The petition, available on change.org, has currently been signed by 315 people, with organiser Daniel Smith urging more to sign. One overseas supporter wrote:

“I live in Canada and have a few of his prints. I’m complimented on them all the time. I’ve given them as gifts. Scotland should be proud of this fellow. He’s a treasure.”

McVeigh, whose art has been displayed in galleries throughout Edinburgh and Glasgow, has been selling his art on Rose Street for over 20 years. The artist will find out the fate of his trading license next month, when the city council decide whether or not to revoke his permit.

For more on art in Edinburgh, try these articles:

Another Country exhibition: a topical subject meets remarkable artwork

Queer Artists Exhibition

Artist Zac Hughson on gender norms, working in retail and haircuts

 

 

 

In memory of Jim Morrison: 8 shocking rock ‘n’ roll moments

Today, March 1st 2019, marks an important anniversary in rock and roll. It might not be the one you think.

No, it’s not the day The Beatles landed in America, sending throngs of Beatle maniacs into a screaming frenzy upon their arrival. It’s not the date Pink Floyd released Dark Side of the Moon, an album that would stay in the album charts for 17 years. It is, in fact, 50 years to the day that The Doors frontman Jim Morrison allegedly exposed himself to a stunned Florida crowd, all the way back in 1969.

Granted, this may not seem like the most shocking thing by today’s standards, in which skin, sex and nudity are at times a key part of an artist’s performance or identity. During the hazy days of the late 60s, however, this alleged lewd act was a national story in both music and mainstream press. Morrison himself was arrested over the incident, which he denied having taken place. The question of did he/didn’t he continued well after the untimely death of the singer in 1971 – but Morrison was eventually pardoned nearly four decades later by Florida Governor Charlie Crist. Guilty or not, this act of supposed rebellion is one that will go down in history as one of the more memorable moments in rock history. In the years that followed, there have been countless moments on stages throughout the globe that have shocked the audience and – indeed the world.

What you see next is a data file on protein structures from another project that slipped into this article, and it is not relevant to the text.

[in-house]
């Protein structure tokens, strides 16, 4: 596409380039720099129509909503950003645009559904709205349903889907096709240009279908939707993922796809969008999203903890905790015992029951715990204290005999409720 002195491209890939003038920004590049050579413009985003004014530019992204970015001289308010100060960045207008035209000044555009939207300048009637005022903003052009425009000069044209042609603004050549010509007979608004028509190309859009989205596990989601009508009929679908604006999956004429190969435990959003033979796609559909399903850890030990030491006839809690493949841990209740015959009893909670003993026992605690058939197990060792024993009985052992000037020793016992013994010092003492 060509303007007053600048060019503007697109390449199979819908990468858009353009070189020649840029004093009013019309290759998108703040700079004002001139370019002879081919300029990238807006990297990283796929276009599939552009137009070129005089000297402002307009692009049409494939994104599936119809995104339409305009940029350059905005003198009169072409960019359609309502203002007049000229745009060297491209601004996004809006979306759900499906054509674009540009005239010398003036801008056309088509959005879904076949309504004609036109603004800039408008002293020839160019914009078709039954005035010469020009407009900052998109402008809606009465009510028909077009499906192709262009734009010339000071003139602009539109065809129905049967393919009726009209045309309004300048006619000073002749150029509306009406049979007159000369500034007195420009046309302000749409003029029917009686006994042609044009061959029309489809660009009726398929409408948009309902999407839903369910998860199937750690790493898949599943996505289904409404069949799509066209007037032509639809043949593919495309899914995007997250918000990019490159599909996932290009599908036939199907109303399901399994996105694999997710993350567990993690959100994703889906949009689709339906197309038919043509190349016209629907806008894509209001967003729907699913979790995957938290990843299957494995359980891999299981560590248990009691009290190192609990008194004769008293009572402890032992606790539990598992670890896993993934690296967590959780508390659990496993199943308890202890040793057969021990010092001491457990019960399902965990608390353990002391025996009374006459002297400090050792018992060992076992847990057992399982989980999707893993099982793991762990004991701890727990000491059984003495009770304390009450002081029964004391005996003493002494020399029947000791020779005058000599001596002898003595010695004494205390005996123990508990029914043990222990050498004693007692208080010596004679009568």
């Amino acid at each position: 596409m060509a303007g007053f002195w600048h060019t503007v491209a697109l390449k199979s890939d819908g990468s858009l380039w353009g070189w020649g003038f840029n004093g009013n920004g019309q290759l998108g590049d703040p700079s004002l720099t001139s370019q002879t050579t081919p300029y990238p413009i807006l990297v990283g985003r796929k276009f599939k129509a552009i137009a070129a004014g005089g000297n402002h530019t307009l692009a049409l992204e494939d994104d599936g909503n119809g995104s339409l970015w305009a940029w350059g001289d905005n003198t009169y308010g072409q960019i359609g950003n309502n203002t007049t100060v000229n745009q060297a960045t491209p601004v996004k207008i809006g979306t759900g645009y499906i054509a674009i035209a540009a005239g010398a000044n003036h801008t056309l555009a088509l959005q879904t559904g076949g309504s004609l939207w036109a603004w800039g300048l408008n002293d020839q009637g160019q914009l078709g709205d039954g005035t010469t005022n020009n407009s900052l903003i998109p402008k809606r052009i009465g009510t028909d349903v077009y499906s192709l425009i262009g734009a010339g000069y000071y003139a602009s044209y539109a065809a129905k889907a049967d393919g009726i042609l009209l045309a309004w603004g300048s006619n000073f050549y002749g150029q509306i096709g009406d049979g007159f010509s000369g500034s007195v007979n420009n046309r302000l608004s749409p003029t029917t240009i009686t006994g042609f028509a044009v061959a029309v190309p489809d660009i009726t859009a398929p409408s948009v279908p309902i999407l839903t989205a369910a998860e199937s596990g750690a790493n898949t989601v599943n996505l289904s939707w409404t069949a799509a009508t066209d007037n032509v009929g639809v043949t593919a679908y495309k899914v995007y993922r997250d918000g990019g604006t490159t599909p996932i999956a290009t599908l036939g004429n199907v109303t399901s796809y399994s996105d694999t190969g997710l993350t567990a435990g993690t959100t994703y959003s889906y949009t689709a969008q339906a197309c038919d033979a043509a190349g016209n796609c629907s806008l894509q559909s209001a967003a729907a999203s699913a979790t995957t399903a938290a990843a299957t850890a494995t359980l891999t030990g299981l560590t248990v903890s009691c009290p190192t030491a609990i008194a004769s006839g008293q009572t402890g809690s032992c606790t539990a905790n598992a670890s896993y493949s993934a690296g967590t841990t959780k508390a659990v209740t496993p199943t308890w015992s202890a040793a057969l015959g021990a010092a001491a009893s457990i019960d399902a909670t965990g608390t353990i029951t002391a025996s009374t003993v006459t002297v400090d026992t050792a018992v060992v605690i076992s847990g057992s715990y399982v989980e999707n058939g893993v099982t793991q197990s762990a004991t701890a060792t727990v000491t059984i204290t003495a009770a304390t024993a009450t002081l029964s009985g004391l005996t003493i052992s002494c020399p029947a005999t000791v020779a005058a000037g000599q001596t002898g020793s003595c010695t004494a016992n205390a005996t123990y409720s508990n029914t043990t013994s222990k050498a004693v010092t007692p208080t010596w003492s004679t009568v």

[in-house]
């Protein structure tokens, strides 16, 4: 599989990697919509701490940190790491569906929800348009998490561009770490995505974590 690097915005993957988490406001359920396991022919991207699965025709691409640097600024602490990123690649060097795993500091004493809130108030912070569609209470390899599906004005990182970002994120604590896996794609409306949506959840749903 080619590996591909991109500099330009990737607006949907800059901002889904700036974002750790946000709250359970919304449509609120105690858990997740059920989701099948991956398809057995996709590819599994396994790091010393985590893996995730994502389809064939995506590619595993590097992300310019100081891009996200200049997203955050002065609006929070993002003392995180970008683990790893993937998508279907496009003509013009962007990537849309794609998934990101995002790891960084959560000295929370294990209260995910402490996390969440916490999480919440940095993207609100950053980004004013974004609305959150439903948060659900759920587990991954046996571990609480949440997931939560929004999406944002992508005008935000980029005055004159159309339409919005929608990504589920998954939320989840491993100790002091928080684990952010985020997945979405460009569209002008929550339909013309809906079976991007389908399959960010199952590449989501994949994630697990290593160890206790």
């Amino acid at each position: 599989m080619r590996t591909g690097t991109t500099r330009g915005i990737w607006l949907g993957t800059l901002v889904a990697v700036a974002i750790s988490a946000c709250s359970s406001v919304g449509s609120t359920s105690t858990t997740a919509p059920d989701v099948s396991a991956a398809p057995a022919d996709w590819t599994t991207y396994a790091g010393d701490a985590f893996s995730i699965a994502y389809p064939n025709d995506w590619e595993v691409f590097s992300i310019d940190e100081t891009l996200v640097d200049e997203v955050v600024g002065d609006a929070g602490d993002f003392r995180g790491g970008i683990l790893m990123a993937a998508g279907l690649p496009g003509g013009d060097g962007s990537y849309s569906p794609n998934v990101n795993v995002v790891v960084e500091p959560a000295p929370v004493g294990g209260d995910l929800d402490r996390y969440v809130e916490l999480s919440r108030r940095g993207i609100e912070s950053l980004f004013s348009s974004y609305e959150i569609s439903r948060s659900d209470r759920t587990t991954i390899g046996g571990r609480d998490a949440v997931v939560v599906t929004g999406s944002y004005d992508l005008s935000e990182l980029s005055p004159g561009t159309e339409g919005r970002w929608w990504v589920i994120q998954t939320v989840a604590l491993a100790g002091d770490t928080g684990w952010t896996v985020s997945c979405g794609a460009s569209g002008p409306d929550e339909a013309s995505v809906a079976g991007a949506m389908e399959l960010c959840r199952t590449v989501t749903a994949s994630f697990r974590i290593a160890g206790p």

8 – The Sex Pistols swear on live TV, 1976

Another example of a moment that may be considered tame by today’s standards, but when members of legendary punk band The Sex Pistols turned the airwaves blue back in 1976, it caused mass outrage and made the group into public enemy number one.

As a last-minute replacement for Freddie Mercury, forced to cancel due to toothache, the punks appeared on tea-time tell programme Today. Continuously needled by presenter Bill Grundy, the group referred to the host as a “dirty old sod” before dropping a tirade of obscenities, including the F bomb. The show quickly went off air, and the Sex Pistols cemented themselves in musical infamy.

7 – Billie Joe Armstrong loses his cool , 2012

Green Day frontman Billie Joe smashed his guitar into smithereens during the iHeart Radio Music Festival during a performance of the band’s biggest hit “Basket Case”.

The singer, triggered by a production cue, cut the song short, declaring “I’ve been around since f–king 1988, and you’re gonna give me one f—ing minute? You’ve got to be kidding me! I’m not f—ing Justin Bieber, you motherf—ers.” Before destroying his guitar and throwing his microphone into the crowd. The singer entered drug rehabilitation in the days following the incident.

6 – Nirvana play the wrong song, 1991